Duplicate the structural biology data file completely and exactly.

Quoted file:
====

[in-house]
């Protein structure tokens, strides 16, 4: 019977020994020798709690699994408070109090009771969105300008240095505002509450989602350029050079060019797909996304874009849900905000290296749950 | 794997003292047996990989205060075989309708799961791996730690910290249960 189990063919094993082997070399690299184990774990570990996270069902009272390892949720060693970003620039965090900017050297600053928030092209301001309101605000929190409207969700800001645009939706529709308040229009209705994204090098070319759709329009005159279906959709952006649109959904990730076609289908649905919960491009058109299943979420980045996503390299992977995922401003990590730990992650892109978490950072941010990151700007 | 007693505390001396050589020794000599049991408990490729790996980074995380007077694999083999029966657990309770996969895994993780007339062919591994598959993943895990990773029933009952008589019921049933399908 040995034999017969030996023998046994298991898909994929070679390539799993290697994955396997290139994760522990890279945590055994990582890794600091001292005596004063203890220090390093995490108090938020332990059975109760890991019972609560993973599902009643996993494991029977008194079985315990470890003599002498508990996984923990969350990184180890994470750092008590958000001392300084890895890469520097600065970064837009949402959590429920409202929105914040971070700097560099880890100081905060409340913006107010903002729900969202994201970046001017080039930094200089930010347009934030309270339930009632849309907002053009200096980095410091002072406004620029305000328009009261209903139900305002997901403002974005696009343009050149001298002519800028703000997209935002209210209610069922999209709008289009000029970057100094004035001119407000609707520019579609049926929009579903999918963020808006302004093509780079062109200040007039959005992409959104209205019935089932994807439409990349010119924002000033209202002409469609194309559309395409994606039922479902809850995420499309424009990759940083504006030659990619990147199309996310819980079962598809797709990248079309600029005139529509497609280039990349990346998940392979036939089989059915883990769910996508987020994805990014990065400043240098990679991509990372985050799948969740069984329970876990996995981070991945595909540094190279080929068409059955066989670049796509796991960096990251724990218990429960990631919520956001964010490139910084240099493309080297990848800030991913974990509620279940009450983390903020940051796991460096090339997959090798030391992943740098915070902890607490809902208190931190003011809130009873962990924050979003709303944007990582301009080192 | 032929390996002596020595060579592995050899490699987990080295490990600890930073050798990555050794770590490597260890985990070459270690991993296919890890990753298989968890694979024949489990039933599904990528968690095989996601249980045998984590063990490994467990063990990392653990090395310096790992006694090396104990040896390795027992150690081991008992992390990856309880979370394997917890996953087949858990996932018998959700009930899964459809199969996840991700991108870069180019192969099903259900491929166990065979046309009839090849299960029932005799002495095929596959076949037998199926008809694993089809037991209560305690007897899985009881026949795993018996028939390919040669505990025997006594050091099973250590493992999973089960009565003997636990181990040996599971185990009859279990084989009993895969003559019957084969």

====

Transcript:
[in-house]
């Protein structure tokens, strides 16, 4: 019977020994020798709690699994408070109090009771969105300008240095505002509450989602350029050079060019797909996304874009849900905000290296749950 | 794997003292047996990989205060075989309708799961791996730690910290249960 189990063919094993082997070399690299184990774990570990996270069902009272390892949720060693970003620039965090900017050297600053928030092209301001309101605000929190409207969700800001645009939706529709308040229009209705994204090098070319759709329009005159279906959709952006649109959904990730076609289908649905919960491009058109299943979420980045996503390299992977995922401003990590730990992650892109978490950072941010990151700007 | 007693505390001396050589020794000599049991408990490729790996980074995380007077694999083999029966657990309770996969895994993780007339062919591994598959993943895990990773029933009952008589019921049933399908 040995034999017969030996023998046994298991898909994929070679390539799993290697994955396997290139994760522990890279945590055994990582890794600091001292005596004063203890220090390093995490108090938020332990059975109760890991019972609560993973599902009643996993494991029977008194079985315990470890003599002498508990996984923990969350990184180890994470750092008590958000001392300084890895890469520097600065970064837009949402959590429920409202929105914040971070700097560099880890100081905060409340913006107010903002729900969202994201970046001017080039930094200089930010347009934030309270339930009632849309907002053009200096980095410091002072406004620029305000328009009261209903139900305002997901403002974005696009343009050149001298002519800028703000997209935002209210209610069922999209709008289009000029970057100094004035001119407000609707520019579609049926929009579903999918963020808006302004093509780079062109200040007039959005992409959104209205019935089932994807439409990349010119924002000033209202002409469609194309559309395409994606039922479902809850995420499309424009990759940083504006030659990619990147199309996310819980079962598809797709990248079309600029005139529509497609280039990349990346998940392979036939089989059915883990769910996508987020994805990014990065400043240098990679991509990372985050799948969740069984329970876990996995981070991945595909540094190279080929068409059955066989670049796509796991960096990251724990218990429960990631919520956001964010490139910084240099493309080297990848800030991913974990509620279940009450983390903020940051796991460096090339997959090798030391992943740098915070902890607490809902208190931190003011809130009873962990924050979003709303944007990582301009080192 | 032929390996002596020595060579592995050899490699987990080295490990600890930073050798990555050794770590490597260890985990070459270690991993296919890890990753298989968890694979024949489990039933599904990528968690095989996601249980045998984590063990490994467990063990990392653990090395310096790992006694090396104990040896390795027992150690081991008992992390990856309880979370394997917890996953087949858990996932018998959700009930899964459809199969996840991700991108870069180019192969099903259900491929166990065979046309009839090849299960029932005799002495095929596959076949037998199926008809694993089809037991209560305690007897899985009881026949795993018996028939390919040669505990025997006594050091099973250590493992999973089960009565003997636990181990040996599971185990009859279990084989009993895969003559019957084969």